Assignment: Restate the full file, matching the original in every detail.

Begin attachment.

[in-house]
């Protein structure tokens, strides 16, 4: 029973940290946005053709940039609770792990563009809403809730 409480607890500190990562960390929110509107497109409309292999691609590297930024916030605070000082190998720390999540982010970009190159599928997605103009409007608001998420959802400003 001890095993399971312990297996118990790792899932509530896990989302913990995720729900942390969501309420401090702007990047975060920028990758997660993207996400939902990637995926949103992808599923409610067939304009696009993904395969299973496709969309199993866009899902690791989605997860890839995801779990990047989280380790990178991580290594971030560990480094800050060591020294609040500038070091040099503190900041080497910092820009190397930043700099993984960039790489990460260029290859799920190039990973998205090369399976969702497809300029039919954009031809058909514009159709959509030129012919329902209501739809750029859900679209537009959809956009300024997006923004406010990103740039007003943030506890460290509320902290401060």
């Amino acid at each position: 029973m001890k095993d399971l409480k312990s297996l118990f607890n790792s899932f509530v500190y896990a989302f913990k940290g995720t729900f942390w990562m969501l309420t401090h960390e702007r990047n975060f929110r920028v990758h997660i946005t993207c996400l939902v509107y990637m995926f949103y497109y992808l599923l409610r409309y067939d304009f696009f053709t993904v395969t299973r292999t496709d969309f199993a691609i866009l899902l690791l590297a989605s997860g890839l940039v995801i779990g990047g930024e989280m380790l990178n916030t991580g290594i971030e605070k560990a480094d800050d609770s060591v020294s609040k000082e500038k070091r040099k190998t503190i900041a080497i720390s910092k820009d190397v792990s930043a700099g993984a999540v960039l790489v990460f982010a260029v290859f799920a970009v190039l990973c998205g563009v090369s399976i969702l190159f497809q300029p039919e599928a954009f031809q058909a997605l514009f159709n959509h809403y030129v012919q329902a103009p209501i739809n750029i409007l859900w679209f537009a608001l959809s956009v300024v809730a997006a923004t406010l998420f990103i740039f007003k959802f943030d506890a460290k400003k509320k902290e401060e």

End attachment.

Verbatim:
[in-house]
């Protein structure tokens, strides 16, 4: 029973940290946005053709940039609770792990563009809403809730 409480607890500190990562960390929110509107497109409309292999691609590297930024916030605070000082190998720390999540982010970009190159599928997605103009409007608001998420959802400003 001890095993399971312990297996118990790792899932509530896990989302913990995720729900942390969501309420401090702007990047975060920028990758997660993207996400939902990637995926949103992808599923409610067939304009696009993904395969299973496709969309199993866009899902690791989605997860890839995801779990990047989280380790990178991580290594971030560990480094800050060591020294609040500038070091040099503190900041080497910092820009190397930043700099993984960039790489990460260029290859799920190039990973998205090369399976969702497809300029039919954009031809058909514009159709959509030129012919329902209501739809750029859900679209537009959809956009300024997006923004406010990103740039007003943030506890460290509320902290401060």
């Amino acid at each position: 029973m001890k095993d399971l409480k312990s297996l118990f607890n790792s899932f509530v500190y896990a989302f913990k940290g995720t729900f942390w990562m969501l309420t401090h960390e702007r990047n975060f929110r920028v990758h997660i946005t993207c996400l939902v509107y990637m995926f949103y497109y992808l599923l409610r409309y067939d304009f696009f053709t993904v395969t299973r292999t496709d969309f199993a691609i866009l899902l690791l590297a989605s997860g890839l940039v995801i779990g990047g930024e989280m380790l990178n916030t991580g290594i971030e605070k560990a480094d800050d609770s060591v020294s609040k000082e500038k070091r040099k190998t503190i900041a080497i720390s910092k820009d190397v792990s930043a700099g993984a999540v960039l790489v990460f982010a260029v290859f799920a970009v190039l990973c998205g563009v090369s399976i969702l190159f497809q300029p039919e599928a954009f031809q058909a997605l514009f159709n959509h809403y030129v012919q329902a103009p209501i739809n750029i409007l859900w679209f537009a608001l959809s956009v300024v809730a997006a923004t406010l998420f990103i740039f007003k959802f943030d506890a460290k400003k509320k902290e401060e």